The highly esteemed Japanese design magazine IDEA dedicated an issue to the career of Toshi Omagari with the theme “Typeface design for the voice of the world: The Works of Toshi Omagari”. Toshi graduated with Distinction from the MA Typeface Design in 2010–11, and went on to work for several years for Monotype. More recently he set up his own foundry, and is now also a visiting teacher in the Department.
Toshi’s work spans both original work and revivals, and extends to numerous scripts: he is particularly notable for his work in Asian scripts for which there has not been extensive coverage in digital typefaces. He is also the author of Arcade Game Typography, the definitive book on arcade game pixel fonts, as well as numerous plugins to support font development. His teaching in our Masters spans workflows, design feedback, and approaches to global script design.
The Musée de l’imprimerie in Lyons is hosting ‘La lettre à l’heure des révolutions technologiques’, an exhibition about typeface design and technological revolutions throughout the twentieth century curated by Alice Savoie, celebrated typeface designer and PhD researcher in the Department.
This exhibition, which runs to 14 October, illustrates the challenges faced by users and producers of typefaces during the three major technological shifts in the industry: from foundry type to hot-metal, to photo-composition, and to digital typesetting. The exhibition explores the considerable influence these changes have had on the design process, and the progressive disembodiment of type, which transformed the industry and redefined the roles of both designers and manufacturers.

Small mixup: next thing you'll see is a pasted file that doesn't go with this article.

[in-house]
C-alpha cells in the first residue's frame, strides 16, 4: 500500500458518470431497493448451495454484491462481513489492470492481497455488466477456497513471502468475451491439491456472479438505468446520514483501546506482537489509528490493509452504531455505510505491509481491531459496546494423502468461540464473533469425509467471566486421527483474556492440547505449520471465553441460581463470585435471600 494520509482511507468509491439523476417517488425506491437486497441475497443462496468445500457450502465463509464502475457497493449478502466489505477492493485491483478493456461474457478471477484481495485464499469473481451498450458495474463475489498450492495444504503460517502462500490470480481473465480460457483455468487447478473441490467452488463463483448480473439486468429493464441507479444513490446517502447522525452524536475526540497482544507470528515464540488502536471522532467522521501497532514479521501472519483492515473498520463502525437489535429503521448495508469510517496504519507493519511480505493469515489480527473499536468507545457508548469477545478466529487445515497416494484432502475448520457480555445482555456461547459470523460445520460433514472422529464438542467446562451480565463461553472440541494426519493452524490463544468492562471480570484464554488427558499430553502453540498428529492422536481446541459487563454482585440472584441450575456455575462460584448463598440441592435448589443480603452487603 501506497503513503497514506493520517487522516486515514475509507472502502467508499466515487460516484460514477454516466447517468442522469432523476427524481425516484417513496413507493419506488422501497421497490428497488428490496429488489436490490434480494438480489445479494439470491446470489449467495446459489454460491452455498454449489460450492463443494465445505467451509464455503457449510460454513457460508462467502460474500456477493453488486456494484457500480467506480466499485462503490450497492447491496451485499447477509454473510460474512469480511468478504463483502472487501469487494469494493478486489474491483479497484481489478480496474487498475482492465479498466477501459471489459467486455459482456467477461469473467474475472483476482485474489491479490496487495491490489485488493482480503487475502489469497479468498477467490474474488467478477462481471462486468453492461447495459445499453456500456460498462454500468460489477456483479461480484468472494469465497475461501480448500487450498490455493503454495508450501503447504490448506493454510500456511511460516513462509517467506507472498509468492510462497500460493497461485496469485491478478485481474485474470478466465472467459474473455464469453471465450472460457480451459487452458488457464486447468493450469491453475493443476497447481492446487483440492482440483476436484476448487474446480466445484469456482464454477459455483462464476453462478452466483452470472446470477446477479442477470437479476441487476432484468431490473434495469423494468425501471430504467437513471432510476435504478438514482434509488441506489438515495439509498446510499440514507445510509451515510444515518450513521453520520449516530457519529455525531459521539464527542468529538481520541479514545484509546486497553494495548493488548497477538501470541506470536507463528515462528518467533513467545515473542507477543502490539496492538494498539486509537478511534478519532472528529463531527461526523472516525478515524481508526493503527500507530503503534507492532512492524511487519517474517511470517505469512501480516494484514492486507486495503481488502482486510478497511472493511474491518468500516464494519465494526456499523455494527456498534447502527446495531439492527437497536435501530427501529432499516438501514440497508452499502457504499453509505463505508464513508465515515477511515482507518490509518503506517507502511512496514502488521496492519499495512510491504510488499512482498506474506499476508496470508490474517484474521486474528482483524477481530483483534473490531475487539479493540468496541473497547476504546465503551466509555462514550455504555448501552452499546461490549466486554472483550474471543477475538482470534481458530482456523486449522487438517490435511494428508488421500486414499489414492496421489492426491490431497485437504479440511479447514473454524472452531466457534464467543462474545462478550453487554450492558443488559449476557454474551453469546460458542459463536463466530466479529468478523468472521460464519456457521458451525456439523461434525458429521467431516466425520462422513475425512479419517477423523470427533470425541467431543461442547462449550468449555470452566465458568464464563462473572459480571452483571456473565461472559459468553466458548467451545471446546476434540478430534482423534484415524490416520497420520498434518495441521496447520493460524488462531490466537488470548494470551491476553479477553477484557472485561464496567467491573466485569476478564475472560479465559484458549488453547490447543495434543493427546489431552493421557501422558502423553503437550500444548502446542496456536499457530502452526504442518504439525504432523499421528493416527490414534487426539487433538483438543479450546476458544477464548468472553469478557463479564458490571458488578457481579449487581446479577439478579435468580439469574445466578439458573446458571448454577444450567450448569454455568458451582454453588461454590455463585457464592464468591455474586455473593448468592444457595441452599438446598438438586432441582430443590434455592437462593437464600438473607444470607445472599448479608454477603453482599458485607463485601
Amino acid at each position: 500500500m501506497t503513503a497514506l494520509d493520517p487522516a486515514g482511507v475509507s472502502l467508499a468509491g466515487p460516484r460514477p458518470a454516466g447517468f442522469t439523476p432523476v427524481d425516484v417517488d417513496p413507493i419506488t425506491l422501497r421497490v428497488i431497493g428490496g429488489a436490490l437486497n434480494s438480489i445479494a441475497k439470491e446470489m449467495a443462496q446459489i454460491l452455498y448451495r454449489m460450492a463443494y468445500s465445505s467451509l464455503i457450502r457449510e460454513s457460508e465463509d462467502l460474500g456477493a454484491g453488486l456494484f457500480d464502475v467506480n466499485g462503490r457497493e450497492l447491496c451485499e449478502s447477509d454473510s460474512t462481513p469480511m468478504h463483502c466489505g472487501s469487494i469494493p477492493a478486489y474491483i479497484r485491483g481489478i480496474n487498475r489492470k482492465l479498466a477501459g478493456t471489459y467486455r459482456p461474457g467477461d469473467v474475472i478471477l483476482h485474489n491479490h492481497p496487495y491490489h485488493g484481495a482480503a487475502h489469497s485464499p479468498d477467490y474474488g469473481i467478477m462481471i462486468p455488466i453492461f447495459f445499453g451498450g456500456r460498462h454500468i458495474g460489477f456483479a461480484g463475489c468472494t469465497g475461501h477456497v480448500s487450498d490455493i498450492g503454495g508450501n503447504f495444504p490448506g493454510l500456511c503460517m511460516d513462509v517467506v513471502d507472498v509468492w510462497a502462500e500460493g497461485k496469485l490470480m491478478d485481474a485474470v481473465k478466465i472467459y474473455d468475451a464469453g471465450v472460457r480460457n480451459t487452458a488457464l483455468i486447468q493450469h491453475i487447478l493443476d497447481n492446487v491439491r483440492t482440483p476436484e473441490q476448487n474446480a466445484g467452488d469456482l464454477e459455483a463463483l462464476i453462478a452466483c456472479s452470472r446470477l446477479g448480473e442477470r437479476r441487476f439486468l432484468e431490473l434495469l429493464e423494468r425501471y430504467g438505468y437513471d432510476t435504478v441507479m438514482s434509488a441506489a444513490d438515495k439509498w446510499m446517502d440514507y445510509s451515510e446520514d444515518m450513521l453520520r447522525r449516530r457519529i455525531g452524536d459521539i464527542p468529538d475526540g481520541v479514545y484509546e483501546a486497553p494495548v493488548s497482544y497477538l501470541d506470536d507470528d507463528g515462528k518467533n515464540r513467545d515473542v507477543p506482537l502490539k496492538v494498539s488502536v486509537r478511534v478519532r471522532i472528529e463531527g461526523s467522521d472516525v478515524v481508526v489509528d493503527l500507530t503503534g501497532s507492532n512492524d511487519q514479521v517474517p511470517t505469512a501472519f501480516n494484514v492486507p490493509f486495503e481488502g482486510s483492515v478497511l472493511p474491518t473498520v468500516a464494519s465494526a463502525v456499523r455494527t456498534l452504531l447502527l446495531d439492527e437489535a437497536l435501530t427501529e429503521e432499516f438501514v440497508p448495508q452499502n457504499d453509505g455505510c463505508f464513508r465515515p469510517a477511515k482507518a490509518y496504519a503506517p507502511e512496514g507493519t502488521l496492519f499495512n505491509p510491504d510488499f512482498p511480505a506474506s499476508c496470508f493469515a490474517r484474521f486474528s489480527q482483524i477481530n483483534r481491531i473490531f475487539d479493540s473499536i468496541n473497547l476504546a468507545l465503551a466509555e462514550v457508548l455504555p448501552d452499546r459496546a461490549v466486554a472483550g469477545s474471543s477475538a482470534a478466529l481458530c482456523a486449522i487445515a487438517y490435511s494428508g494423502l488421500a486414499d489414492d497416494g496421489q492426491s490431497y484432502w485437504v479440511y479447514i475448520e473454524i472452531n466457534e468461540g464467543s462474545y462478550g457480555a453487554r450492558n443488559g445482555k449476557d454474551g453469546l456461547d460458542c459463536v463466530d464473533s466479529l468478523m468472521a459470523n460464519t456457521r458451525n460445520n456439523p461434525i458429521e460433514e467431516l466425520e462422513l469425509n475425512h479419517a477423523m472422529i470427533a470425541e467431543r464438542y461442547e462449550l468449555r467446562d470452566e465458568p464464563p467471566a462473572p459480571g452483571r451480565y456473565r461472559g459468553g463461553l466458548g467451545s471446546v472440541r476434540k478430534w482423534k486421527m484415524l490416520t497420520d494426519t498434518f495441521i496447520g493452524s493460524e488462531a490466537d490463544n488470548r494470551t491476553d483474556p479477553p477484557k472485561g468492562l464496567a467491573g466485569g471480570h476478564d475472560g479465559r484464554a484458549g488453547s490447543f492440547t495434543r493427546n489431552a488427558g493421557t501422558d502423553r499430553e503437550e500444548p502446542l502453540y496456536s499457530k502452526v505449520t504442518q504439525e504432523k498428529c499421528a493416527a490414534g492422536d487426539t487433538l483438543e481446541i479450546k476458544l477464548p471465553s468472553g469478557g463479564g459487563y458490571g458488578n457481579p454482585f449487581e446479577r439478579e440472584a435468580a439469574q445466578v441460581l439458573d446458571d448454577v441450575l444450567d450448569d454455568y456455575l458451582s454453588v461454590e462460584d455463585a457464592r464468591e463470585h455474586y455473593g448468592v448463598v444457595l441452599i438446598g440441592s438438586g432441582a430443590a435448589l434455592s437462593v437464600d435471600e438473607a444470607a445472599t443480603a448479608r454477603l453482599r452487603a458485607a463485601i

The material presented draws on the typographical archives held by three major institutions: the Musée de l’imprimerie in Lyon, the Monotype archives held by Monotype Imaging in Salfords (UK), and the non-Latin collections in the Department.
The closing of the exhibition is marked by the Congress of the Association of European Printing Museums. The two-day event features an exceptional roster of speakers: Iris Kockelbergh (Director of the unique Plantin-Moretus Museum in Antwerp), Andrea De Pasquale (Director of the Braidense National Library in Milan, and the University Library in Turin), Charlotte Delannée, Johan Seivering, and Andréas Schweitzer (of the Association pour le patrimoine industriel, Suisse), Honourary Friend of the Department Mathieu Lommen (Curator of graphic collections, Amsterdam University Library), and our very own James Mosley, Richard Southall, and Alice Savoie.
From a report about the ATypI Reykjavík conference
‘This year’s conference programme included talks on – at the very least – Arabic, Devanagari, Khmer, Korean, Latin, Meeti Mayek, Mongolian, and Tamil scripts. Aside from the annual TDC and TDC² exhibitions that have long been part of the ATypI conferences, this year saw the first World Scripts Exhibition from the collections of the Typography and Graphic Communication department of the University of Reading. Fiona Ross and Alice Savoie curated this fascinating glimpse into the resources available to students and researchers at Reading; many of the items included traveled outside of the archives for the first time in order to be part of this exhibition.’